Racing Medication and Testing Consortium (1/25/13)
Contact: Hallie Lewis (859) 224-2848
RMTC REPORTS OVERALL DECREASE IN PHENYLBUTAZONE VIOLATIONS IN JURISDICTIONS THAT ADOPTED 2 MICROGRAM THRESHOLD
A recent Racing Medication and Testing Consortium (RMTC) review of violation records from nine states that lowered their phenylbutazone threshold from 5 micograms per milliliter of plasma to the RMTC-recommended level of 2 micrograms per milliliter of plasma reveals that fewer overages of the medication are occurring at the lower threshold.
Phenylbutazone is a non-steroidal anti-inflammatory medication. In most states, one non-steroidal anti-inflammatory may be administered 24 hours prior to racing to decrease inflammation and provide pain relief. In 2009, the phenylbutazone threshold was brought before the RMTC board by regulatory veterinarians who expressed concern that the medication, at the 5 microgram per milliliter threshold, could be hiding lameness and compromising pre-race examinations.
The regulatory veterinarians’ concerns were confirmed by Dr. Larry Soma at the University of Pennsylvania. His 2010 review of 120 research papers on phenylbutazone, which was published in 2012, confirmed that lameness and inflammation could be altered by the presence of phenylbutazone at the 5 micrograms threshold at 24 hours. In response, the RMTC lowered the phenylbutazone threshold to 2 micrograms in 2010.
The Association of Racing Commissioners International (RCI) provided records from the racing commissions of California, Florida, New Mexico, New York, Ohio, Pennsylvania, and Virginia – all of which have lowered their phenylbutazone threshold from 5 micrograms to 2 micrograms in recent years. The New Jersey Racing Commission and the Indiana Horse Racing Commissions provided records directly to the RMTC.
The records revealed that in the nine states, trainers had amassed a total of 41 phenylbutazone threshold violations in the six months of racing prior to enacting the lower threshold. The highest reported value with the higher threshold was over 29 micrograms per milliliter of plasma.
In those same states, in the six months of racing after the lower threshold was adopted, there were a total of 23 phenylbutazone threshold violations. The highest reported value under the lower threshold was just over 8 micrograms.
RMTC Executive Director and COO Dr. Dionne Benson believes that the data clearly demonstrates the 2 microgram threshold is a workable threshold for the horsemen.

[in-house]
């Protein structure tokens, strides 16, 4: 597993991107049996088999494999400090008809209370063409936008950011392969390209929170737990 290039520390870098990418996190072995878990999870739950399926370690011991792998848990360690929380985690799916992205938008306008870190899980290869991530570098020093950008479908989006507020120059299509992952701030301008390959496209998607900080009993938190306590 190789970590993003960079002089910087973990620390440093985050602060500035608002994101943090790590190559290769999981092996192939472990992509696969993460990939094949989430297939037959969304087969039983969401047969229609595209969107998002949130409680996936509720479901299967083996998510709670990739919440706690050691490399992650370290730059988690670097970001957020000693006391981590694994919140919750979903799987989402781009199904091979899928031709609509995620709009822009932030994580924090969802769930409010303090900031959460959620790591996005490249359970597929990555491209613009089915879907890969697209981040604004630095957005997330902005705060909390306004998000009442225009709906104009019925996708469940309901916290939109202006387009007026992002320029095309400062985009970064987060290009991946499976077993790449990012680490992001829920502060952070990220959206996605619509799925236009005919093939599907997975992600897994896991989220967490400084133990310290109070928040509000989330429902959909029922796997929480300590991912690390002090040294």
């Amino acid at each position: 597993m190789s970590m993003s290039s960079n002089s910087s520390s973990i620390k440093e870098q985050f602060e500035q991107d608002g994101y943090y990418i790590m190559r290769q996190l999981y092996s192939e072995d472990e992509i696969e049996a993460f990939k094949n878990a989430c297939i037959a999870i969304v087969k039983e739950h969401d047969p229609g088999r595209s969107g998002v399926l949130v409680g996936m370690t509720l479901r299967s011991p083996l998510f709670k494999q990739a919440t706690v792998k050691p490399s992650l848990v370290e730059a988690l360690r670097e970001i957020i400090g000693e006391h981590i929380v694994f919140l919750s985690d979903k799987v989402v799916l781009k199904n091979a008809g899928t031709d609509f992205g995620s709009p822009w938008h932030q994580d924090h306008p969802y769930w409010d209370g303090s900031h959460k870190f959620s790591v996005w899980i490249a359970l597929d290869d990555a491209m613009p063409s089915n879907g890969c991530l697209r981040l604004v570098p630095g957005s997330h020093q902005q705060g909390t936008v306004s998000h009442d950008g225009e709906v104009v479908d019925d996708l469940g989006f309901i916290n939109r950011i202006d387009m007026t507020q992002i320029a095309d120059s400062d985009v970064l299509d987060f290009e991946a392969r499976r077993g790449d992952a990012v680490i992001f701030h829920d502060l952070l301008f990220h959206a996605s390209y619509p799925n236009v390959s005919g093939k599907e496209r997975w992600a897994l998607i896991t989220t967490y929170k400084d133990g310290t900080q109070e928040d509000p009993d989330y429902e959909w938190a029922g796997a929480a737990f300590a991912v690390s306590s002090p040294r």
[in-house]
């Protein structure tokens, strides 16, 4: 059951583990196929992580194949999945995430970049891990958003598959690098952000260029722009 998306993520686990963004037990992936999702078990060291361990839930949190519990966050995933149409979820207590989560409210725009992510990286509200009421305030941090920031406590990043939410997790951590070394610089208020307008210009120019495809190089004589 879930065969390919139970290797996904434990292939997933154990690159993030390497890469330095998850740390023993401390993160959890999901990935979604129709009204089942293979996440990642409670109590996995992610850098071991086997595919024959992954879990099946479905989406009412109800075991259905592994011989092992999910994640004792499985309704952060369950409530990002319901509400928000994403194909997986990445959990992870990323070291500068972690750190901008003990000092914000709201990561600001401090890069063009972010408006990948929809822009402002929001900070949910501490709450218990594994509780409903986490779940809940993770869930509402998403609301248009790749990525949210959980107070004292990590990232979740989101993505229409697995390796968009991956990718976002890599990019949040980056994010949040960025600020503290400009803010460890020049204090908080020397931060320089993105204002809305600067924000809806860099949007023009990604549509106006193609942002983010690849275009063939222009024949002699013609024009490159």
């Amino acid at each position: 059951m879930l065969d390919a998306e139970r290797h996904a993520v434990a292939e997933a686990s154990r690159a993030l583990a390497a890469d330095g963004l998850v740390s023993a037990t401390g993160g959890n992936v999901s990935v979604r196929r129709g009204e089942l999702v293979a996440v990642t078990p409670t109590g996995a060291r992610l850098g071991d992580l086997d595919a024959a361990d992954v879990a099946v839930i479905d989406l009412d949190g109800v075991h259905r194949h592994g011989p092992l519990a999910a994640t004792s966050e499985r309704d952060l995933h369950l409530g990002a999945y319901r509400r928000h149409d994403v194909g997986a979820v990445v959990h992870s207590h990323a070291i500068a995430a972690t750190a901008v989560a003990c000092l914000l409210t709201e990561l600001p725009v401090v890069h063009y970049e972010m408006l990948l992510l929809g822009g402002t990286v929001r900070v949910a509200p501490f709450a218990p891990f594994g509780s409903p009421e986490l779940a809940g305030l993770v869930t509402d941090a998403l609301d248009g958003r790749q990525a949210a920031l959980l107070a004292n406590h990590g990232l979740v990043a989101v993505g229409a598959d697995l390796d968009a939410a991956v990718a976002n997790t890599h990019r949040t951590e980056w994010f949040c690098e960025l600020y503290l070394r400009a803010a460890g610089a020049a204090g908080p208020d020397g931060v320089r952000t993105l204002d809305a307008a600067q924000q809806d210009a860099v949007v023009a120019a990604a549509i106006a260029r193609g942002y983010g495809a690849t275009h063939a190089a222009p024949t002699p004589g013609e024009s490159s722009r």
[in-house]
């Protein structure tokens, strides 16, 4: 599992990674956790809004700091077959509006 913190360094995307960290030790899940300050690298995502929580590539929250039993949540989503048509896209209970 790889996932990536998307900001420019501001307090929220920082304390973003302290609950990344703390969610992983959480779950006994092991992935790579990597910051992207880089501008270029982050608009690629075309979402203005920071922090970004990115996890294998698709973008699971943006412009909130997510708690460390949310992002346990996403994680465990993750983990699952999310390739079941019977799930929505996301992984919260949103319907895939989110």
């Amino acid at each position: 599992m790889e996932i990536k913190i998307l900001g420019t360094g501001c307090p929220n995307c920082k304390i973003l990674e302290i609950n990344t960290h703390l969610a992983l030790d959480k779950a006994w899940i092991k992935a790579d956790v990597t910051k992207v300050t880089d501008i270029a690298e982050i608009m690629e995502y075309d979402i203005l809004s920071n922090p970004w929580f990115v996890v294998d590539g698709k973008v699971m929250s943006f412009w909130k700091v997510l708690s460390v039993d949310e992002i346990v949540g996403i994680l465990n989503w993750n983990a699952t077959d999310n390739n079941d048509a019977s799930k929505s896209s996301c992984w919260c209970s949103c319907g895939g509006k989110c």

“Trainers saw a 44 percent decrease in violations and regulatory veterinarians are better able to evaluate the horses,” she said. “Overall, this change improves the safety and welfare of horses and jockeys.”
To date, there are 15 racing U.S. jurisdictions that have adopted a 2 microgram threshold.
The data for Kentucky, Arkansas, Illinois and Texas was not included as those jurisdictions have not yet held six months of racing under the new threshold.
The remaining jurisdictions not represented in the RMTC’s review had an original threshold which was lower (2.5 micrograms in Delaware and 2 micrograms in Maryland).
“Conducting research and then developing and recommending uniform policies have been integral components of the RMTC mission since it was established,” Benson said. “The findings from this review prove that our system is working and that we can continue to take steps to ensure the health and welfare of the racehorse and the integrity of our sport.”
The RMTC consists of 25 racing industry stakeholders and organizations that represent Thoroughbred, Standardbred, American Quarter Horse and Arabian racing. The organization works to develop and promote uniform rules, policies and testing standards at the national level; coordinate research and educational programs that seek to ensure the integrity of racing and the health and welfare of racehorses and participants; and protect the interests of the racing public.
For additional information, visit the RMTC website at rmtcnet.com or contact Hallie Lewis, RMTC director of communications, at (859) 224-2848.